Native Plants for winter interest

Published 8:53 am Thursday, February 8, 2018

It’s still cold in the woods, so February is the perfect time to take a leisurely stroll through your home garden to see how it looks when most things are “dead.” Obviously not everything is dead, but there is the problem of what my family members refer to as naked trees. Both the woods and the home garden can look so stark and, well, naked. Grab a warm jacket and a cup of tea and wander around your garden and think about how you might incorporate more native plants into your current landscaping scheme. How does it look? Bleak? Still interesting? Are there ways that you can add some of the things you love about Mother Nature’s garden into your home space?

Yes, there are lots of plants, big and small, that can help you bring nature home. February is a good month for planning how to do it. If you want to add low growing or creeping plants, you might want to consider spotted wintergreen (Chimaphila maculata), rattlesnake plantain (Goodyera pubescens) and partridgeberry (Mitchella repens). All three of these plants are evergreen, have attractive blooms and interesting berries or seed pods.

Spotted wintergreen has dark green leaves with a cream-colored strip in the center. In early to mid-summer, it has clusters of small, waxy, down turned white flowers that are fragrant. By late summer, the flowers have been replaced by seedpods. It’s a well-behaved plant that will multiply but not take over your garden. Spotted wintergreen grows best in relatively dry sandy soil and needs shade. It’s quite happy growing between large azaleas in my woodland garden, but would be equally happy in a shady mixed perennial border, especially near the front or nestled under a large shrub.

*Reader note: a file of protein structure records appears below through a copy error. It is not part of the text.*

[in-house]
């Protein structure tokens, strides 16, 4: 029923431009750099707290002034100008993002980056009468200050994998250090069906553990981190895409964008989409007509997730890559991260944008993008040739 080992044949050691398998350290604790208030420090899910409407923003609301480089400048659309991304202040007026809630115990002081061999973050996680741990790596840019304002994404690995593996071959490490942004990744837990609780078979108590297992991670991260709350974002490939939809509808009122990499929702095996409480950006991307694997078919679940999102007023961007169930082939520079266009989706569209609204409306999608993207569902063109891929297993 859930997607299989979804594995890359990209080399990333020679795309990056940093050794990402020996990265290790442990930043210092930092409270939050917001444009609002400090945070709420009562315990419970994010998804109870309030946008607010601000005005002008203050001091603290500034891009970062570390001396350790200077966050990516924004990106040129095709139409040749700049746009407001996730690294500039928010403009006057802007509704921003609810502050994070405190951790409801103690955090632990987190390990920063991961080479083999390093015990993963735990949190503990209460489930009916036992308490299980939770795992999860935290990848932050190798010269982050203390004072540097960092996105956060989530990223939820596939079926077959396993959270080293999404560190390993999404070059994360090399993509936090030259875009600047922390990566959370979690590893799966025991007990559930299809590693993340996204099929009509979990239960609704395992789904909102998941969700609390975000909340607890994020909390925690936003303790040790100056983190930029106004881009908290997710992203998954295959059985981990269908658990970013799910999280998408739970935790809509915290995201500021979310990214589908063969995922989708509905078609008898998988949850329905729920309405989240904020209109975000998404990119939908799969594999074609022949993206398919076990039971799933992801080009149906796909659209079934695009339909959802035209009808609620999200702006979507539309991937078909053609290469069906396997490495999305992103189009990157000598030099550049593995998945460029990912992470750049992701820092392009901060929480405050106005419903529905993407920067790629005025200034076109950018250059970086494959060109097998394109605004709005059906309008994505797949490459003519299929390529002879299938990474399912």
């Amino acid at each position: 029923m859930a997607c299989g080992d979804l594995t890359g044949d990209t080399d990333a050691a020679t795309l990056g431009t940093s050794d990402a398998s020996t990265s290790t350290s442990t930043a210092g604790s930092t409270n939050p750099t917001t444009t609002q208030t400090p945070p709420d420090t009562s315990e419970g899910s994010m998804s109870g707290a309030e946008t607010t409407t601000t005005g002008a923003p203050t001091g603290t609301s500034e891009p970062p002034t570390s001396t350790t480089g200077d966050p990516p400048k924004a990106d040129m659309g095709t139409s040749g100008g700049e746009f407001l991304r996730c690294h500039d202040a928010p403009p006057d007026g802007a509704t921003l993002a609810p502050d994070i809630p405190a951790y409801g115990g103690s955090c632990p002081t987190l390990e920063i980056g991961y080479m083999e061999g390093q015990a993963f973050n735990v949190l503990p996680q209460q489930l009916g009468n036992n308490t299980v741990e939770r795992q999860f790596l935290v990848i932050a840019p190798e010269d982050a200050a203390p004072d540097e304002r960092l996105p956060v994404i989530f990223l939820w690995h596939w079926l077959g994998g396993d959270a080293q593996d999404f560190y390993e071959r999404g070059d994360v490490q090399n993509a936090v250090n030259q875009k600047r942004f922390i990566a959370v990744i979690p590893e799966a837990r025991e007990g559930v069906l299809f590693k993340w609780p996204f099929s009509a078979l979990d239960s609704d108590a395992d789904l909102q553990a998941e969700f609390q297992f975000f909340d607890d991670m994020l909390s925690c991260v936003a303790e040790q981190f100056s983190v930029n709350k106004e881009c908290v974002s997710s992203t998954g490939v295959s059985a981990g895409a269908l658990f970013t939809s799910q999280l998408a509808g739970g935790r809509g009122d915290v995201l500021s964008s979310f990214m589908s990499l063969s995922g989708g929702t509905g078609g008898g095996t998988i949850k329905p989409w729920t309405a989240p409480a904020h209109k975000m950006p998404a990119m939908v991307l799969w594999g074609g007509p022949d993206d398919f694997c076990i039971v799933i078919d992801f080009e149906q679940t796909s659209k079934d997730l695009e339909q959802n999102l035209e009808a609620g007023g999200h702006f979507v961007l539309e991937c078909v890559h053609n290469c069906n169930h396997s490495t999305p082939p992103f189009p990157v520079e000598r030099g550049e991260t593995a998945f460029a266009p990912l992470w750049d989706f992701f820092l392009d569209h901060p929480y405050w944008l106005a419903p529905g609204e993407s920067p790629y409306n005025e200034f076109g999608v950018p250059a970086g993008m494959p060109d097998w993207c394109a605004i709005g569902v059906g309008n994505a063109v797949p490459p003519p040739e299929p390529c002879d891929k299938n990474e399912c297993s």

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Rattlesnake plantain is one of our native orchids. It gets its name from the distinctive, mottled markings on the leaves, which grow in a basal rosette and are bluish green, with white veins. It’s quite beautiful. In late June, rattlesnake plantain produces a wooly spike covered with small orchid-shaped white flowers. It grows best in loamy soil with an average amount of moisture.

Partridgeberry is a very well behaved creeping plant with leathery, roundish leaves. It hugs the ground and grows very slowly; it’s usually only 1 to 2 inches tall. In mid spring, it produces pairs of fuzzy white tubular blooms that are fragrant. A single scarlet berry with two small dimples follows each pair of blooms. Sometimes the berries remain on the plant all winter. Partridgeberry grows best in shady locations with rich soil and adequate moisture. It’s sensitive to drought and hates being disturbed, so don’t try to move it once it’s settled. Since this plant roots where stems come in contact with soil, it can be propagated by cutting pieces of stems and planting them in moist soil.

If your garden looks great or you just don’t need any more plants, then now is a great time to take a short hike and look for these plants. They’re easy to find at Twin Lakes State Park, as well as Holliday Lake and Bear Creek Lake State Parks. Look for the foliage now, note the location of the plants, and then go back this summer to see the blooms. The woods really aren’t naked now; there’s plenty to see. You just have to slow down and pay attention. Consider your walk a form of meditation.

CYNTHIA WOOD is a master gardener who writes for The Herald. Her email address is